UK manufacturers’ growth expectations strongest on record, CBI says

Machines produced by Bruderer Uk Ltd are seen inside the company's factory in Luton
FILE PHOTO: Machines produced by Bruderer Uk Ltd are seen inside the company's factory in Luton, Britain, January 24, 2020. Picture taken January 24, 2020. REUTERS/Henry Nicholls

July 22, 2021

By William Schomberg

LONDON (Reuters) -British manufacturers’ expectations for output growth over the next three months are the strongest on record as the economy bounces back from its coronavirus pandemic lockdowns, the Confederation of British Industry said on Thursday.

The CBI’s quarterly survey showed surging levels of employment and investment in factories but also acute inflation pressures. Average cost growth in the three months to July hit its fastest pace since 1980.

The growth in costs was expected to ease next quarter but still remain high.

“UK industry is reawakening following the economic ravages of the pandemic,” CBI chief economist Rain Newton-Smith said, while pointing to challenges ahead.

“Acute staff shortages evident across the economy are biting deeply within manufacturing, with skills in short supply and the number of people isolating climbing steeply.”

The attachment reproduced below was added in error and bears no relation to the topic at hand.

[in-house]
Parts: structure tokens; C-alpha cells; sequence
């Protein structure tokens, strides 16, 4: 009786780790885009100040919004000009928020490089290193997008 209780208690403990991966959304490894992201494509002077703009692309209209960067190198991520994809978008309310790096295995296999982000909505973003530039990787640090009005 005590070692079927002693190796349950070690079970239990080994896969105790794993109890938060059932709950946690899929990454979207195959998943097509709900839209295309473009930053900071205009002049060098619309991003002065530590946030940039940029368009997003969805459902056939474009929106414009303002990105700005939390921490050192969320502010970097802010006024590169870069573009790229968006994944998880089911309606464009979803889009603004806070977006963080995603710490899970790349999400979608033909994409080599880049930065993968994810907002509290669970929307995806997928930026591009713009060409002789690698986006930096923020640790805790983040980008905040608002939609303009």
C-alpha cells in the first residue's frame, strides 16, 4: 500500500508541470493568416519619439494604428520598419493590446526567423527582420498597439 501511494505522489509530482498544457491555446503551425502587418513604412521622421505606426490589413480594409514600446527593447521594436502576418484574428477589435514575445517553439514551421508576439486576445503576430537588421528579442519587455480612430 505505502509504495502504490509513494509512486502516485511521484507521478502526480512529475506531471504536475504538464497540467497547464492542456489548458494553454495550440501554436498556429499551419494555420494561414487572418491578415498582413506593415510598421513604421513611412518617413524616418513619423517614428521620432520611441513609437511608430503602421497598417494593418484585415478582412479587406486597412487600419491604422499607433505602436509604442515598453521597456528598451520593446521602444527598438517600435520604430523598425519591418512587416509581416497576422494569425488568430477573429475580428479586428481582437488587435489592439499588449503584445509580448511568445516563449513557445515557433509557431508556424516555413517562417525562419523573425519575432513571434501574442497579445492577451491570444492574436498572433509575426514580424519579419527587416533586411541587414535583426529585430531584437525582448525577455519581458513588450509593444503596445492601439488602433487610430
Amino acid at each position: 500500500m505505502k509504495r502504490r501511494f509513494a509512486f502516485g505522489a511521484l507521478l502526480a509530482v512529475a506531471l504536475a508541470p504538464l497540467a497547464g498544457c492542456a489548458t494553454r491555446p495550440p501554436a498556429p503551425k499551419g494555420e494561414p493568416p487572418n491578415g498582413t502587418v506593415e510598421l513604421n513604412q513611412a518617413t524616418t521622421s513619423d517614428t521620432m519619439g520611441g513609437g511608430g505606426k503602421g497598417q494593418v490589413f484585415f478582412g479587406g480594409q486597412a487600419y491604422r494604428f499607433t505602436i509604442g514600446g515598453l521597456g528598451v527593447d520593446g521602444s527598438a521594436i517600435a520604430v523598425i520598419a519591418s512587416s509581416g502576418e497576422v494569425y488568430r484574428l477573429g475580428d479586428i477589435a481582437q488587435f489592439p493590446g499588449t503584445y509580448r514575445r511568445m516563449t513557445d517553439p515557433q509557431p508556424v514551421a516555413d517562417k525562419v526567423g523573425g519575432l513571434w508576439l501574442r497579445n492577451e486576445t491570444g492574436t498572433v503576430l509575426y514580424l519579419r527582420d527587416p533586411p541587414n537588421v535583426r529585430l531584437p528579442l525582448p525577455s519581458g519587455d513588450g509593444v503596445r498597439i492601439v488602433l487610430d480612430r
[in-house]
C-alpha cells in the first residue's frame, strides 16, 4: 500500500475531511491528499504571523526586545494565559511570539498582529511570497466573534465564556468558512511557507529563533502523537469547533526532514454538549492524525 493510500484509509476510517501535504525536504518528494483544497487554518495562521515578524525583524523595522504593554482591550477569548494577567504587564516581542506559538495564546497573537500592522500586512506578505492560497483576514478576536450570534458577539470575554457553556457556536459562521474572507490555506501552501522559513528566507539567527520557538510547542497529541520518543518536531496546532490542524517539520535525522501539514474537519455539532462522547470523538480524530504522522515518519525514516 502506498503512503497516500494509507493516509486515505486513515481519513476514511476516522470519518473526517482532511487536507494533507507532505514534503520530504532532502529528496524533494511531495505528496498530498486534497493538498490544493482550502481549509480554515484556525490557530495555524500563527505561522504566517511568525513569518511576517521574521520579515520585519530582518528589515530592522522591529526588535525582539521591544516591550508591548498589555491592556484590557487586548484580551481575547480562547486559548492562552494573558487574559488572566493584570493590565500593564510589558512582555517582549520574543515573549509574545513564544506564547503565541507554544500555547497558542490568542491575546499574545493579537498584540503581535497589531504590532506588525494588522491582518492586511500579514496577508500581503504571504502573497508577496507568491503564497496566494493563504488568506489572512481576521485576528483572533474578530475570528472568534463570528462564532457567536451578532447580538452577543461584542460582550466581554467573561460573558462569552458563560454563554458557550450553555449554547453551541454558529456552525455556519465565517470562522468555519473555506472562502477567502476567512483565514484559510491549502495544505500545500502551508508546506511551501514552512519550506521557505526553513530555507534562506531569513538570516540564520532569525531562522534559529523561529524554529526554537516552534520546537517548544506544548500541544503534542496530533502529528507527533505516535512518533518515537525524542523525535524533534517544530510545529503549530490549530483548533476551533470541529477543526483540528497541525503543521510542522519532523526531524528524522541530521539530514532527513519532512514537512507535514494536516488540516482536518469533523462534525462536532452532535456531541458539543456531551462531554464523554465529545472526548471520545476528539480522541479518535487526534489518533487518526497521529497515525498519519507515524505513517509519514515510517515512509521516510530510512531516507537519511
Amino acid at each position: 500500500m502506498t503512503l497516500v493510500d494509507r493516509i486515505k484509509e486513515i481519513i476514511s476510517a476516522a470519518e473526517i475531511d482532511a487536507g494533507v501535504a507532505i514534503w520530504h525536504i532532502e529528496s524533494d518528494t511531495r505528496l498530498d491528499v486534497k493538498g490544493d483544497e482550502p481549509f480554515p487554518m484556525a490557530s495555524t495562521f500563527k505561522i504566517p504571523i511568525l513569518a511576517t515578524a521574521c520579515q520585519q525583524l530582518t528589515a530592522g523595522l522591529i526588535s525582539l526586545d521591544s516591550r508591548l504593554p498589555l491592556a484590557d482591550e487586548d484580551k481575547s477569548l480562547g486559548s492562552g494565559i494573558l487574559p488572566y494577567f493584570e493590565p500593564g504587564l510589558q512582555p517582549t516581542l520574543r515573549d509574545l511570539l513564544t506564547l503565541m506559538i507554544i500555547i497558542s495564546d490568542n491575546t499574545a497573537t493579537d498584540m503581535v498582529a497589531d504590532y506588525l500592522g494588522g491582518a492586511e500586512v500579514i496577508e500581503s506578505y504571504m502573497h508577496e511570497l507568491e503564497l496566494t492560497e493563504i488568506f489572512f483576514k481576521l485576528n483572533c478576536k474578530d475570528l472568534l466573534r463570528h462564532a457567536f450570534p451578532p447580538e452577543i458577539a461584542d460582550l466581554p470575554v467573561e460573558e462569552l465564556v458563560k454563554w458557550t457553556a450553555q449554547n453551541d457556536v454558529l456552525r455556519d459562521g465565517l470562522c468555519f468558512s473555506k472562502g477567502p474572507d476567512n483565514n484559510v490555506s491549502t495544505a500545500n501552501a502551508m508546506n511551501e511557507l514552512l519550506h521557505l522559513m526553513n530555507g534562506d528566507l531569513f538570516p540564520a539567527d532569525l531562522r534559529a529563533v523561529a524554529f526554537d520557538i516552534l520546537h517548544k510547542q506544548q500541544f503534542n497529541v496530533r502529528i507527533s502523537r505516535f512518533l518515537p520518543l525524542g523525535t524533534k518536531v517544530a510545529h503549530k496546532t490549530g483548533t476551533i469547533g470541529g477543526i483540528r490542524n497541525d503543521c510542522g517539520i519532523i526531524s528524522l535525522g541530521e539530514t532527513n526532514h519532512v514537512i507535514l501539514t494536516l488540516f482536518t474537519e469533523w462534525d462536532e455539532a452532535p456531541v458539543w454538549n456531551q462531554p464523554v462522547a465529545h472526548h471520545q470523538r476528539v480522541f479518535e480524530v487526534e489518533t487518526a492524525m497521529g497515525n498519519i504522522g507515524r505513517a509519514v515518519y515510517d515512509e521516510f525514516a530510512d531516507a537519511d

More than 600,000 people in England and Wales were advised to isolate in the week to July 14 by a government mobile app which detects if they have been in close contact with someone who has tested positive for COVID-19.

New orders were driven mostly by surging domestic demand, although export orders rose for the first time since January 2019.

Investment intentions for plant and machinery over the next 12 months were the strongest since April 1988.

British finance minister Rishi Sunak announced in March a costly two-year tax incentive for companies to invest in plant and machinery to help the manufacturing sector modernise as it emerges from the coronavirus pandemic.

A monthly version of the CBI showed total orders slipped slightly in July but remained far about their average levels and expectations for prices over the next three months similarly dipped but stayed high.

(Writing by William Schomberg, editing by David Milliken)